Friday, July 1, 2022

Crossbreeding with Sussex for perfect balance

Estimated reading time: 4 minutes

DJ Lubbe was raised on a dryland farm in the Christiana district. Consequently, he was interested in farming from a young age, which led him to buy a few registered Simmentalers when he was only thirteen. He sold his cattle in 2005 to pay for training towards his pilot licence. Once he had obtained his licence he flew commercially for some years. However, he longed for the farm and returned in 2014 to establish a flying school in the district. He was thus able to continue keeping his passion for flying alive, while farming at the same time.

In 2016, he decided to start farming Nguni and Sanga-type cattle as Christiana is a relatively low rainfall area. These cattle proved to be the best choice for him since they are highly adaptable to different grass types and conditions. They are also not heavy grazers in comparison to other beef breeds. However, DJ soon realised he needed to increase profitability without losing the adaptability of the indigenous breeds.

Nuwe neiging terug na bulle uit suiwer rasse

He sought to improve his weaner calves in terms of weight, and needed to move towards earlier maturing, medium-frame heifers. The increase in weight was easily achievable by using heavier framed bulls from some other breeds, but DJ was still not satisfied with the colour of the calves and the quality of the replacement heifers.

A turning point with Sussex

In 2018, he introduced Sussex bulls into the herd and the logic behind the decision soon became apparent through the excellent results obtained. He noticed that half of the first-generation weaners had primarily a solid red colour and had a weight increase of approximately 25kg.

Introducing Sussex bulls boosted the performance of DJ’s herd.

With the second generation, he achieved his goal of breeding a uniform group of calves with a red coat that also showed a significant increase in weight. There was also a big improvement in the general conformation and capacity of the weaners.

In the past, huge success had been achieved in crossbreeding the Sussex with Sanga cattle in the more arid regions of the country. Although highly adaptable and fertile, some of the Sanga breeds produce lighter weaners, and different colour variations among the calves detract from a uniform calf crop. The Sussex bulls’ introduction into the herd resulted in an increase in weaner weight, uniformity of colour and quality of the replacement heifers, mainly due to the pre-potency found in this old, pure-bred breed.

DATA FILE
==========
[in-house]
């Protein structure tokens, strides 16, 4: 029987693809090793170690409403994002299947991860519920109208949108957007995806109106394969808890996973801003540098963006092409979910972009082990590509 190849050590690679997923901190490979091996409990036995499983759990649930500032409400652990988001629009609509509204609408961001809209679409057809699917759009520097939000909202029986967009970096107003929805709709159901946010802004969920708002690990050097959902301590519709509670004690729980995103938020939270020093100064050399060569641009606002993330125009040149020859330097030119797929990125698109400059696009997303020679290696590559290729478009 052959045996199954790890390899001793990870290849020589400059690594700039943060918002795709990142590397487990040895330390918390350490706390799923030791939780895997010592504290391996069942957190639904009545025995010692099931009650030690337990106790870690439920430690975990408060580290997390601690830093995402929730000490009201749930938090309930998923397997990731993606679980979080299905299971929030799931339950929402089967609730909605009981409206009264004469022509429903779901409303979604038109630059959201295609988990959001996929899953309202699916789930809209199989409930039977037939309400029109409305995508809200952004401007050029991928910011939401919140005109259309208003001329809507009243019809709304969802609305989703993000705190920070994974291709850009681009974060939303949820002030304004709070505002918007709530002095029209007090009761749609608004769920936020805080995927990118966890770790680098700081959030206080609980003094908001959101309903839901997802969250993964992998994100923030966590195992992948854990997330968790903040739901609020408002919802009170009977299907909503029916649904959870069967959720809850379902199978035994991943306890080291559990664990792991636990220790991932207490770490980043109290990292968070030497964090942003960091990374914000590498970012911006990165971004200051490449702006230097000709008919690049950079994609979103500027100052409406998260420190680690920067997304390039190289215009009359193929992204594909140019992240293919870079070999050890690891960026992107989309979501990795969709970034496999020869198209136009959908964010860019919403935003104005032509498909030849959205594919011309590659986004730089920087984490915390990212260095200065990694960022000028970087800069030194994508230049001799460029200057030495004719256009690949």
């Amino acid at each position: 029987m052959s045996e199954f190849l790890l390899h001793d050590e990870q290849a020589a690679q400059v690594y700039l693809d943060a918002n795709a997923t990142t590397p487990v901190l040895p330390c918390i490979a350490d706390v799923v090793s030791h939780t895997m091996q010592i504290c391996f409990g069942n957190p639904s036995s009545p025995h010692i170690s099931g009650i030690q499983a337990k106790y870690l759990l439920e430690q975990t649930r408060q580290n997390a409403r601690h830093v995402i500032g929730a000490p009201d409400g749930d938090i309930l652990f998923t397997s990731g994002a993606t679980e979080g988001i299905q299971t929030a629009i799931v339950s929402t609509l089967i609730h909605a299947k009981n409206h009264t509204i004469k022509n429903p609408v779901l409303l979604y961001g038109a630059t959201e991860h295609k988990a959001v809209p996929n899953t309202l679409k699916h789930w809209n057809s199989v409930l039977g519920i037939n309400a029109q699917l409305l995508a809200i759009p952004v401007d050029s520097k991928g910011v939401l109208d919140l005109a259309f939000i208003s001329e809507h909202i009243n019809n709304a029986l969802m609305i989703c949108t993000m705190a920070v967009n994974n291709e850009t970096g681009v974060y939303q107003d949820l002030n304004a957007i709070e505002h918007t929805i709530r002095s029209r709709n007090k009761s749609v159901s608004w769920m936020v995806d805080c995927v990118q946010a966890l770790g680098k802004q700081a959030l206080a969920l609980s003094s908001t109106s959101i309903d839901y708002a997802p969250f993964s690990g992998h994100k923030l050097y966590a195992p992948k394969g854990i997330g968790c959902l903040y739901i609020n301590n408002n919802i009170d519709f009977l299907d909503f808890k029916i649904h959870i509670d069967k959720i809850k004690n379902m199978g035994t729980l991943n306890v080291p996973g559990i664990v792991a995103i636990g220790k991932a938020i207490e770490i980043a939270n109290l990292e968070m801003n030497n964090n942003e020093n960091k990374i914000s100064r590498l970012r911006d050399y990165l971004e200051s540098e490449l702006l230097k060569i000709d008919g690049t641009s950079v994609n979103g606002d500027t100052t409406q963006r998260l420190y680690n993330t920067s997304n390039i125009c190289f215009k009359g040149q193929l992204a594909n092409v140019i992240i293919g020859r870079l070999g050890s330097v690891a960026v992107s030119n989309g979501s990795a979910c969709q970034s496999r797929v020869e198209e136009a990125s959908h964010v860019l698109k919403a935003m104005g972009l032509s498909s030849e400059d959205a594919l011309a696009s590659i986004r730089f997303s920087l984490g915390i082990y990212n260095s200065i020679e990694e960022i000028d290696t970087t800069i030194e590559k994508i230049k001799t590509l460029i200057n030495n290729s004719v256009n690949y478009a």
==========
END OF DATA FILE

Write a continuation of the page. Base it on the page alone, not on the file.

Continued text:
The benefits of crossbreeding

The benefit of being able to market weaners and oxen off the veld, makes the Sussex very valuable, due to their relatively early maturity and easy fleshing/finishing attributes. This is especially important for crossbreeding using later-maturing Sanga-type cattle. The resulting hybrid vigour becomes significant in gene pools of very different genetic backgrounds.

The Sussex produces excellent weaners and replacement heifers.

The considerable advantage of crossbred cattle is that they exhibit the strengths of all breeds from which they descend, with an added benefit of heterosis. Heterosis occurs when progeny from different breeds or crosses between breeds exhibit greater adaptability, better growth rates and fertility than the original parents. Heterosis tends to be most important for heritable traits such as fertility and improved conformation.

The crossbreeding dilemma

The challenge with crossbreeding is that consideration must be given to both superior weaners and replacement heifers. The Sussex is a medium-frame breed that produces excellent weaners and replacement heifers. This balance is carried over to the progeny and with a good measure of heterosis, it makes the Sussex an excellent choice in any crossbreeding programme.

South African preferences

In the South African beef industry, it is common knowledge that there is a preference for red cattle. Their heat tolerance ability has not been scientifically proven, but the reality is that uniform red animals are preferred. As the Sussex is largely dominant in this respect, they will successfully introduce a dark red colour into any indigenous herd. In the case of some indigenous breeds, this has an enormous economic influence on the marketability of calves and cows alike.

DJ is now a stud Sussex breeder and there is a high demand for his bulls from producers facing similar challenges.

For more information, contact the Sussex Cattle Breeders’ Society at 051 410 0955 or visit their website at www.sussex.co.za.

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